Latest from Porsche: 2009 911 Carrera and Carrera S

A look at the newest iteration of Porsche's iconic 911 sports car.

2009 Porsche 911 front quarter view Carey Russ

As a car-maker, Porsche is unusual in that it usually seems to be driven more by engineering than by marketing. But, especially in the 911 line, that means a focus on traditional sports car core values--power balanced with handling, and driving characteristics that can be best utilized by skilled drivers.

The recently introduced 2009 911 Carrera and Carrera S models continue in that vein. They are still known by internal code 997, but it's Version 2.0. New engines boast more power, better fuel efficiency, and lower emissions. As with all 911s since the 1963 prototype, they are horizontally opposed sixes, and like all since the 996 version of 1998, they are liquid cooled. The engines have the same displacement as last year--3.6 liters for the Carrera and 3.8 for the Carrera S--but are almost completely different otherwise. Direct fuel injection allows a higher compression ratio--12.5:1--for increased horsepower, torque, and fuel efficiency. To take maximum advantage of this, the combustion chambers and pistons have been redesigned. The VarioCam Plus valve lift and timing control system has also been revised to that end. The Carrera now has 345 horsepower at 6,500 rpm and 288 foot-pounds of torque at 4,400 rpm. The Carrera S beats that with 385 horsepower at 6,500 rpm and 310 foot-pounds at 4,400. Both engines are 6 kg--13.2 pounds--lighter in weight than the previous engines.

2009 Porsche 911 rear quarter view Carey Russ

They're coupled to either a six-speed manual or the seven-speed Porsche-Doppelkupplungsgetriebe (PDK) double-clutch automated transmission, which replaces the previous torque converter-based Tiptronic S automatic. Brakes are larger and stronger, and the standard Porsche Stability Management (PSM) system now incorporates brake fluid prefill and brake assist in addition to stability control, traction control, and automatic brake differential functions. A limited-slip differential is available, as are lightweight ceramic composite brake discs.

Suspension is by modified MacPherson struts in front, with Porsche's five-arm spring-strut design in the rear. The Carrera S Coupe and Cabriolet have Porsche Active Suspension Management (PASM) as standard equipment. It's optional in the regular Carrera models. PASM combines multimode electronically-controlled shock dampers that can adapt to the driver's driving style and compensate for dive during braking and squat under acceleration. There is also a sport version.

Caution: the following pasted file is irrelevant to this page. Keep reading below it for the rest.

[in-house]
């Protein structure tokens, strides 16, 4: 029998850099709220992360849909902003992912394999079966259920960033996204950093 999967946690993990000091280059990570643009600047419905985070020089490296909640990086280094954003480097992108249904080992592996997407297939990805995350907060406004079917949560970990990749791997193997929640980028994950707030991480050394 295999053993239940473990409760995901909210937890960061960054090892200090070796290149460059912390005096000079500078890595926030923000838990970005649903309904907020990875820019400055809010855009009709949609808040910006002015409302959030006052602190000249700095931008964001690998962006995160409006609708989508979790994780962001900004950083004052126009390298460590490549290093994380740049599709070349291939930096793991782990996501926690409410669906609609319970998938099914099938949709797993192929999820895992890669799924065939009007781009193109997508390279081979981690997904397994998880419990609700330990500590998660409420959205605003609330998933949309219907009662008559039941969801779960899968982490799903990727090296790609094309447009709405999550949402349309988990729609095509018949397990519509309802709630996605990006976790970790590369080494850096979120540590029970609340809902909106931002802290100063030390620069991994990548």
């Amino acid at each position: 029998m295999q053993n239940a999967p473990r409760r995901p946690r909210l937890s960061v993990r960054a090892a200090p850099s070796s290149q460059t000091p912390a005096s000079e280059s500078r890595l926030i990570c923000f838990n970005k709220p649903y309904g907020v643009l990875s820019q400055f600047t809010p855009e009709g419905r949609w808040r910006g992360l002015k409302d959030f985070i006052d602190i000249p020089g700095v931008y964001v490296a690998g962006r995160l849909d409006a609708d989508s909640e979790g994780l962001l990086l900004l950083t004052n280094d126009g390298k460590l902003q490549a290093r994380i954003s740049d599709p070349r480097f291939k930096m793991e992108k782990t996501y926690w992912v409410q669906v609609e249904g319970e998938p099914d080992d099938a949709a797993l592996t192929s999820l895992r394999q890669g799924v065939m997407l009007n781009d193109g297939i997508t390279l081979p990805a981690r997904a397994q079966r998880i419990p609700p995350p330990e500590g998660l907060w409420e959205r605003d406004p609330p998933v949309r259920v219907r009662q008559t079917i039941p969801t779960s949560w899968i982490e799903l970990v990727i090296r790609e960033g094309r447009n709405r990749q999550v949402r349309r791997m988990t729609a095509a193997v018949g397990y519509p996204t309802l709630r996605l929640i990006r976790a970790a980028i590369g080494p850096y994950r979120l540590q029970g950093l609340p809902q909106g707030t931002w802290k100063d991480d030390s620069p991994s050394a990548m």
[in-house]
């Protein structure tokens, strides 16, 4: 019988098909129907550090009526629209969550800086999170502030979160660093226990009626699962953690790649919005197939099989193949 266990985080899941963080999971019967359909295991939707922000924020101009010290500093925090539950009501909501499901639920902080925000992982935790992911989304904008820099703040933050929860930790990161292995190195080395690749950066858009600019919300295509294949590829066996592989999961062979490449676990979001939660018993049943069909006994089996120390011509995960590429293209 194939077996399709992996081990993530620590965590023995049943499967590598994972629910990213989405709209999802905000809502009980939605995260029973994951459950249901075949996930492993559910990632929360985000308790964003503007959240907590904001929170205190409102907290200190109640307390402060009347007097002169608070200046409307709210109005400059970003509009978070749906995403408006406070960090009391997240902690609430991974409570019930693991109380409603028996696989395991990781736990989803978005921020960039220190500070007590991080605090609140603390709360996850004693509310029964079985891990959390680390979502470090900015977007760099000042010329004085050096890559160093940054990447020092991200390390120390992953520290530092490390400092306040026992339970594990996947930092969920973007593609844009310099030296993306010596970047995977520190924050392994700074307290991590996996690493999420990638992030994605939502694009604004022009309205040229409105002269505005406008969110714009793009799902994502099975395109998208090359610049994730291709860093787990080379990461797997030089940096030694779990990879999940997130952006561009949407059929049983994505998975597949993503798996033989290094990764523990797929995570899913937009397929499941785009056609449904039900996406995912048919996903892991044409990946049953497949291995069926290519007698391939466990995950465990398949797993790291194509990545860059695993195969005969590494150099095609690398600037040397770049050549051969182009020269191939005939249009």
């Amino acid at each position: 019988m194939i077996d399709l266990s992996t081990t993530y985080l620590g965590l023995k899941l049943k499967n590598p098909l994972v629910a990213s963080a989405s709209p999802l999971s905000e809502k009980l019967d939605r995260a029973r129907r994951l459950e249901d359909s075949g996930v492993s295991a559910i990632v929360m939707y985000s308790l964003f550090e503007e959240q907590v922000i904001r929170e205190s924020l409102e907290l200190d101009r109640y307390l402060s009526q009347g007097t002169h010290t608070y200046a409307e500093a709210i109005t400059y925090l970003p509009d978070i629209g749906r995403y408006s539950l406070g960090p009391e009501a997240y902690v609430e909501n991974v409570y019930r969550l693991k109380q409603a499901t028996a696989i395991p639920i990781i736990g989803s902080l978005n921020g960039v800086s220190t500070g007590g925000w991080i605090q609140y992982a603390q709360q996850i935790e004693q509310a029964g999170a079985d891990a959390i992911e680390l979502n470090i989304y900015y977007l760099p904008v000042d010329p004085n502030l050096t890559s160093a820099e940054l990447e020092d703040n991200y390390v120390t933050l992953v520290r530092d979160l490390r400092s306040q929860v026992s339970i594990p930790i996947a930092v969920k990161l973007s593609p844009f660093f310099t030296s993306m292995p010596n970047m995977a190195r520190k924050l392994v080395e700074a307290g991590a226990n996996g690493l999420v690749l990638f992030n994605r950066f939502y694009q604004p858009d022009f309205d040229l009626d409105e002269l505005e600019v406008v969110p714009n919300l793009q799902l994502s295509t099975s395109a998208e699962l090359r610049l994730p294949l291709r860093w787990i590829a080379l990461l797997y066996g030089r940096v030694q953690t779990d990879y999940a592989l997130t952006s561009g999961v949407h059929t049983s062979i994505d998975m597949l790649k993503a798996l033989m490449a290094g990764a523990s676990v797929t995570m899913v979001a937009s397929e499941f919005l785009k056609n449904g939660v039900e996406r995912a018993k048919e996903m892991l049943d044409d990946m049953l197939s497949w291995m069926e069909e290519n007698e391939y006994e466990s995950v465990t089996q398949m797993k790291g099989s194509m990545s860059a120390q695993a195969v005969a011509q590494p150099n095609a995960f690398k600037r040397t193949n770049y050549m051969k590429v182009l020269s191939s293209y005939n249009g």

Sport Chrono Plus is a high-performance electronic option package that modifies control maps for the engine management and PSM systems, and PASM and PDK if the car is so-equipped, to quicken throttle response and increase the threshold at which the ABS and PSM systems intervene. It also includes a dash-mounted digital/analog stopwatch with lap-counting ability. Sport Chrono Plus works best with the PDK gearbox, where it incorporates a full-throttle start launch control function.

2009 Porsche 911 front view Carey Russ

Outside, a new front bumper with larger air intakes and LED daytime running lights is readily apparent. New aerodynamic mirrors improve rear vision, and LED taillights and standard bi-xenon headlights improve night vision and visibility. Dynamic cornering lights are optional.

Inside, Porsche joins the 21st century in cabin electronics with the newest version of the Porsche Communication Management (PCM) system. Not only is the interface screen larger, it's a simple-to-use touch screen, very unlike offerings from other German luxury manufacturers. The available navigation system has a 40GB hard drive and optional voice control. Bluetooth phone and iPod connectivity are also available, in addition to inputs for a mini-jack and USB memory stick.

2009 Porsche 911 audio inputs Carey Russ

So, the 997.2 combines freshened styling and improved interior amenities with seriously upgraded power and state-of-the-art chassis and safety aids. Underneath, it still has all of the virtues that have made the 911 an automotive icon. It can be driven hard on the track during a track day or autocross, and then driven home in traffic without a complaint from the car. It's seriously quick and fast, as 0-60 times vary from 4.9 seconds for a manual Carrera Cabrio to 4.3 seconds for a PDK Carrera S Coupe and top speeds are 178 for the Carrera and 186 for the Carrera S. But the 2009 Porsche 911 is also seriously comfortable, and capable of covering long distances. Quickly.

The 911 Coupe and Cabriolet are available now. Carrera prices start at $75,600 for the Coupe and $86,200 for the Cabrio. Carrera S prices start at $86,200 for the Coupe and $96,800 for the Cabrio.

 

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